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USS Ethan Allen (SSBN-608)

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Awarded:17 July 1958
Laid down:14 September 1959
Launched:22 November 1960
Commissioned:8 August 1961
Fate:submarine recycling
Stricken:2 April 1983
General Characteristics
Displacement:6400 tons
Length:410 feet 6 inches
Beam:33 feet
Draft:27 feet 5 inches
Powerplant:S5W reactor
Complement:112 officers and men
Armament:16 fleet ballistic missiles, four 21-inch torpedo tubes
USS Ethan Allen (SSBN-608), lead ship of her class, was the second ship of the United States Navy to be named for Ethan Allen. Her keel was laid down by the Electric Boat Company of Groton, Connecticut. She was launched on 22 November 1960 sponsored by Mrs. Robert H. Hopkins, great-great-great-granddaughter of Ethan Allen, and commissioned on 8 August 1961 with Commander Paul L. Lacy, Jr, commanding Blue Crew and Commander W. W. Behrens, Jr., commanding the Gold Crew.

On 6 May 1962, Ethan Allen, under the command of Captain Paul Lacy and with Admiral Levering Smith aboard, launched a nuclear-armed Polaris missile that detonated at 11,000 feet over the South Pacific. That test, part of Operation Frigate-Bird, was the only complete operational test of an American strategic missile. The warhead hit "right in the pickle barrel."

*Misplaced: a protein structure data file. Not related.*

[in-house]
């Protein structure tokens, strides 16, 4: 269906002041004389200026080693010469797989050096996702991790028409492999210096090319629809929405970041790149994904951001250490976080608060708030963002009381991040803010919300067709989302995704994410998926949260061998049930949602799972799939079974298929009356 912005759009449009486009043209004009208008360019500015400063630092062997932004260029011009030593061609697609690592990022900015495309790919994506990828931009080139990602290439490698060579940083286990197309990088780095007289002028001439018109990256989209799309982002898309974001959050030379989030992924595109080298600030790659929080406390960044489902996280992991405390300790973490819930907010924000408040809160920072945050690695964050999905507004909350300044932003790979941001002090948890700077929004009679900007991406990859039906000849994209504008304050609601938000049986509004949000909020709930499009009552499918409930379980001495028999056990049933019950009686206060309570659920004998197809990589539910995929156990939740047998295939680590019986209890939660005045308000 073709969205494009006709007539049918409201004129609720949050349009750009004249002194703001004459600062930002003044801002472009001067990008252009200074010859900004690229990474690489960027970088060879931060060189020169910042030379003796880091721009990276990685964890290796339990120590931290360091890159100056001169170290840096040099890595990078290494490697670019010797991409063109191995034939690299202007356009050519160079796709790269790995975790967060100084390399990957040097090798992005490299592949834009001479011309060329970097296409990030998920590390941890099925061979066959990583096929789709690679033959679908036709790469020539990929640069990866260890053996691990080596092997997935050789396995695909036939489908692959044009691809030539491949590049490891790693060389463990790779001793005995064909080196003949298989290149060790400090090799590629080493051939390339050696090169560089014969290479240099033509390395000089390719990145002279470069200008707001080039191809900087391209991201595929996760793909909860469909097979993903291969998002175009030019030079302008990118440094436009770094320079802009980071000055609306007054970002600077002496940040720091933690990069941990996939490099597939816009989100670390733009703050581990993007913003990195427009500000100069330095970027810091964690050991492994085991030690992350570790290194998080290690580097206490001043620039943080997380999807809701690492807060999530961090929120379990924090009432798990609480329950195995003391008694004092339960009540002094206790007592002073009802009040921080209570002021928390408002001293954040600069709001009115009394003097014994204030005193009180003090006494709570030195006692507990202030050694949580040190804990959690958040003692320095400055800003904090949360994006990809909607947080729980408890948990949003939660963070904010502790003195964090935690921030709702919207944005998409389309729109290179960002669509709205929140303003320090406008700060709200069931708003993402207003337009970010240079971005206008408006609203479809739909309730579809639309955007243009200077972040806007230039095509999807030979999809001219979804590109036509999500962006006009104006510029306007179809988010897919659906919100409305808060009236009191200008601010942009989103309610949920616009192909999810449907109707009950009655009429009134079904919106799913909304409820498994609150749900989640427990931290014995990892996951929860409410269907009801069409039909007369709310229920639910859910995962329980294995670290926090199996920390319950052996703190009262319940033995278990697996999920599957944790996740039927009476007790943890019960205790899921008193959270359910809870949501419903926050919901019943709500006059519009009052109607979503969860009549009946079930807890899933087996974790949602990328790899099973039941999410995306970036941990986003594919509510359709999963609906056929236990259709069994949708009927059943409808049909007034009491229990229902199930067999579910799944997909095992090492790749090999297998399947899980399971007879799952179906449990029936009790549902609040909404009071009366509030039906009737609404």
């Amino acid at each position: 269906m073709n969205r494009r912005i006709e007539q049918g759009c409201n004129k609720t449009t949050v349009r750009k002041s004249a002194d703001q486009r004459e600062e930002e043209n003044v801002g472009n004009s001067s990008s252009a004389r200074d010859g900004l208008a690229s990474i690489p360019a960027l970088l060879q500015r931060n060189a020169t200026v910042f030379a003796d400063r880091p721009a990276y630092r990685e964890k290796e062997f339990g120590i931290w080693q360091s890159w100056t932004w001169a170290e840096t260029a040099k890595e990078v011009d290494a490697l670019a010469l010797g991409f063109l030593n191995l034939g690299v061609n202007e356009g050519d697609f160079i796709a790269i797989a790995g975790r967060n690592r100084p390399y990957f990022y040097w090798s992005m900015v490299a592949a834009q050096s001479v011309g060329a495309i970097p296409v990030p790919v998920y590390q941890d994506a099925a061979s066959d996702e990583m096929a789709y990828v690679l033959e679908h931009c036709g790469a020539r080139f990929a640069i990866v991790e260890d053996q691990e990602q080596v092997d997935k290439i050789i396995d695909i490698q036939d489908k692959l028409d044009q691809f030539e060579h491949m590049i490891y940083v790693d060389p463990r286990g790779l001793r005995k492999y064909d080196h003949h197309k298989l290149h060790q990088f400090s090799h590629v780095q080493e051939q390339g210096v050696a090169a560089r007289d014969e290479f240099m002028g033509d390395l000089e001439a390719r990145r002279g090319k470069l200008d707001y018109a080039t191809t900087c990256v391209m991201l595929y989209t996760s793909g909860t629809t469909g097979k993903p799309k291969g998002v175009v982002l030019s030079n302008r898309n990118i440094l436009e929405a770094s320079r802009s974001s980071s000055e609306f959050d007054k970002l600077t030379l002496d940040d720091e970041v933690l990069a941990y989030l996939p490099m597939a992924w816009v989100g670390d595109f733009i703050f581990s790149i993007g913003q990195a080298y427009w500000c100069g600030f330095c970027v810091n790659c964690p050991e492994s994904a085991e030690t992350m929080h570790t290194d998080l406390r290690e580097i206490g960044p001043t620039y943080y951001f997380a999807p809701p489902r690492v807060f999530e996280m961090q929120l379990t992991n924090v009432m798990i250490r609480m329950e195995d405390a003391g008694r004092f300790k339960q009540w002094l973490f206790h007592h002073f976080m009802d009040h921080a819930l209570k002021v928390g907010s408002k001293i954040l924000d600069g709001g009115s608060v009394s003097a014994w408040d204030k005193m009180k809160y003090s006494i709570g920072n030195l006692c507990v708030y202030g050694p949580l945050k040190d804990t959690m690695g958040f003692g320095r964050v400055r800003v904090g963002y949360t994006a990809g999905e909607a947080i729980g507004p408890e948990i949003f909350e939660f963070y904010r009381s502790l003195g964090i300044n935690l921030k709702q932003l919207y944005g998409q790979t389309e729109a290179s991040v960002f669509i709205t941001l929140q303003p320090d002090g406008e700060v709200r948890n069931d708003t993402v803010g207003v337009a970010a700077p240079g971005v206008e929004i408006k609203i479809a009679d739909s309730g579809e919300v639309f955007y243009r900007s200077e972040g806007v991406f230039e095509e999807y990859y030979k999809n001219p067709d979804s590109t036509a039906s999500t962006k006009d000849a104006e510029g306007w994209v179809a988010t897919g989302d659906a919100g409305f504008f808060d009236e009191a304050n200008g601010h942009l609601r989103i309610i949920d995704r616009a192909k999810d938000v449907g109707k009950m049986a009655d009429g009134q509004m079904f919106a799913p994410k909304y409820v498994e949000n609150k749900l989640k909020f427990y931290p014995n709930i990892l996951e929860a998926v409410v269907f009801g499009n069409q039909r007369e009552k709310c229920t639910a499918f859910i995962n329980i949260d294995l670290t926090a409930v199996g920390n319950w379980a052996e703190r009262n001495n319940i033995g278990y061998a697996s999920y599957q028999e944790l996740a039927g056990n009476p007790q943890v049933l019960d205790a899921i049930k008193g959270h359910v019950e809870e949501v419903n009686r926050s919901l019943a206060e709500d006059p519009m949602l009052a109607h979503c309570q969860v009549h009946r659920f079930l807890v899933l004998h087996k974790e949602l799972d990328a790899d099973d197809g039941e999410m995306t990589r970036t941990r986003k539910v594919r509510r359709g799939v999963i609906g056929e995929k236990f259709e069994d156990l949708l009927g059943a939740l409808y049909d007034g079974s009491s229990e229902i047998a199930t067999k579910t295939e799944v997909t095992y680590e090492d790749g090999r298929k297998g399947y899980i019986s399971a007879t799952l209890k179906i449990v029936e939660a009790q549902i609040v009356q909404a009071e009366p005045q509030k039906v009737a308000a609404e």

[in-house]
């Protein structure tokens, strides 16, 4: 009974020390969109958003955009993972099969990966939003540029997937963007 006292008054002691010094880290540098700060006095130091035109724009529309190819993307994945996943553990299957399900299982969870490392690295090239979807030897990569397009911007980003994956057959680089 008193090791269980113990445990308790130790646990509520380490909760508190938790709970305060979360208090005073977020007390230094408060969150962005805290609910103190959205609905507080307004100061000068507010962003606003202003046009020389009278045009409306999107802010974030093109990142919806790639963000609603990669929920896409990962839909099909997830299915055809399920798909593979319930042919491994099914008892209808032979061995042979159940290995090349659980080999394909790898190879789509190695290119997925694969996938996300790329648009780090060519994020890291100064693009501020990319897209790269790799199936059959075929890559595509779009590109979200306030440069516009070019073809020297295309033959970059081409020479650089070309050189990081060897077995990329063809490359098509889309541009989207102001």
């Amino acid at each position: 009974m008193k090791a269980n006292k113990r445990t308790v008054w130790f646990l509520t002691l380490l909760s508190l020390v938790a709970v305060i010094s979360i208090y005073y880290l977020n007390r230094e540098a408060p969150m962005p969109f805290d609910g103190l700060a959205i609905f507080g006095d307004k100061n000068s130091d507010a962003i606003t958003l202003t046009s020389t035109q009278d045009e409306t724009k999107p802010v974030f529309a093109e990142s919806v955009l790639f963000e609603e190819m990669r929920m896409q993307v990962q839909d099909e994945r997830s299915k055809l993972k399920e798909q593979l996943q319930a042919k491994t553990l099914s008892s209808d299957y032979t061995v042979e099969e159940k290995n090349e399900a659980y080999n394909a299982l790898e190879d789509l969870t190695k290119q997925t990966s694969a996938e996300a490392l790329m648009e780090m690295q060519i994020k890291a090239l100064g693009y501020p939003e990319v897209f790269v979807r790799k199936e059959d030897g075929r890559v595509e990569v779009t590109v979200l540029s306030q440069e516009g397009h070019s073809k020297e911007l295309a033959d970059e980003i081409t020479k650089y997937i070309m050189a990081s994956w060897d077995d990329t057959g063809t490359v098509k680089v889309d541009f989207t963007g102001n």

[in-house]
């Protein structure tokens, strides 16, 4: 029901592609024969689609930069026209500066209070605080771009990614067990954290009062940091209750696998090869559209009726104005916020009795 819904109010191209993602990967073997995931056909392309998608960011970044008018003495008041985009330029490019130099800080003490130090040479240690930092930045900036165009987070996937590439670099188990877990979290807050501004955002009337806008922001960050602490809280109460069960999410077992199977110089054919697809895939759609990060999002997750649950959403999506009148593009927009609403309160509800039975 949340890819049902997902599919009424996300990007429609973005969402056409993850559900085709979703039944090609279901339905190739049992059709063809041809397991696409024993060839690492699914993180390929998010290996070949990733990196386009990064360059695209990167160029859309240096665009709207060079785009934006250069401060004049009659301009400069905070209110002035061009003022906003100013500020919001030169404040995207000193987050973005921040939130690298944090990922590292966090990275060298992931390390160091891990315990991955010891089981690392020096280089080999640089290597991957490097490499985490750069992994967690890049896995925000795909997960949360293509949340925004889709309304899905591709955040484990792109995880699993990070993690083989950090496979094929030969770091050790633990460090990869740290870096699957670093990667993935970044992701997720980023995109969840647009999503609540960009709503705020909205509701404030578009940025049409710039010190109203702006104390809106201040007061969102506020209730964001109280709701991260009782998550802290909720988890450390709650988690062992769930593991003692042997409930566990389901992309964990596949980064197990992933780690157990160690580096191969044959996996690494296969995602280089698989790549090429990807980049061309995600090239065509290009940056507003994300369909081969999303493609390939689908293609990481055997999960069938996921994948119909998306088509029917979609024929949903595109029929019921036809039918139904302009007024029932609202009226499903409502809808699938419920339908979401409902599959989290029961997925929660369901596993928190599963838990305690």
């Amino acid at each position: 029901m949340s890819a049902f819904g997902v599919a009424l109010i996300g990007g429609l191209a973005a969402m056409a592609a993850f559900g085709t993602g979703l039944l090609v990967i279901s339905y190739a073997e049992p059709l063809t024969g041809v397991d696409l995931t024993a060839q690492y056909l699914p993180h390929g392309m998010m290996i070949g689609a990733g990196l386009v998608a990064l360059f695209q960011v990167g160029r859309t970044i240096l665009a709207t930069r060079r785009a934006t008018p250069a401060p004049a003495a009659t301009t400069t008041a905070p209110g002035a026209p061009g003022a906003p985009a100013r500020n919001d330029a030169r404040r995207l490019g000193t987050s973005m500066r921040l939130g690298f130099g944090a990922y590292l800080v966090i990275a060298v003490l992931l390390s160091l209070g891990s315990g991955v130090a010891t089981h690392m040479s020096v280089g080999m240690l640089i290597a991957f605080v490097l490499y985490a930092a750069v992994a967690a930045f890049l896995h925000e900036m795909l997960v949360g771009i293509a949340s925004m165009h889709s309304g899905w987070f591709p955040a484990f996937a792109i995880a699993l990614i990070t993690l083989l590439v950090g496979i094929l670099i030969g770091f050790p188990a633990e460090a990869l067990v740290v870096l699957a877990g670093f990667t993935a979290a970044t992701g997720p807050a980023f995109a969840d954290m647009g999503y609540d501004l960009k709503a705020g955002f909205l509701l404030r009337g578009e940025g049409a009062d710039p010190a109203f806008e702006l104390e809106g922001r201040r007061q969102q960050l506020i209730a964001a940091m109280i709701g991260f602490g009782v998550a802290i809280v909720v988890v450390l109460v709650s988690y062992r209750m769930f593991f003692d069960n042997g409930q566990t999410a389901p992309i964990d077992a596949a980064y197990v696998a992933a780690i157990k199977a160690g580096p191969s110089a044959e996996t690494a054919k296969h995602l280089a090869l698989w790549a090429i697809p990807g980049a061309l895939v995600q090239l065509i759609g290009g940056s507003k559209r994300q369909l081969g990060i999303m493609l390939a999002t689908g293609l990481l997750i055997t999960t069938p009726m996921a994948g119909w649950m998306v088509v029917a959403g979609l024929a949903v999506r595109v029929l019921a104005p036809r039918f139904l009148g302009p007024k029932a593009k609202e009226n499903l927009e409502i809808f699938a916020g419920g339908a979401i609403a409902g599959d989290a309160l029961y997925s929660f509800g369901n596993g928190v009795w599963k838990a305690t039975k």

To make room for the new Ohio-class ballistic missile submarines within the limitations of SALT II, Ethan Allen's missile tubes (and those of other earlier ballistic missile submarines) were disabled and she was redesignated an attack submarine with hull classification symbol SSN-608 on 1 September 1980.

Ethan Allen was decommissioned on 31 March 1983 and stricken from the Naval Vessel Registry two days later. The hulk was tied up in Bremerton, Washington, until entering the Nuclear Powered Ship and Submarine Recycling Program.

See USS Ethan Allen for other ships of the same name.


This article includes information collected from the Dictionary of American Naval Fighting Ships.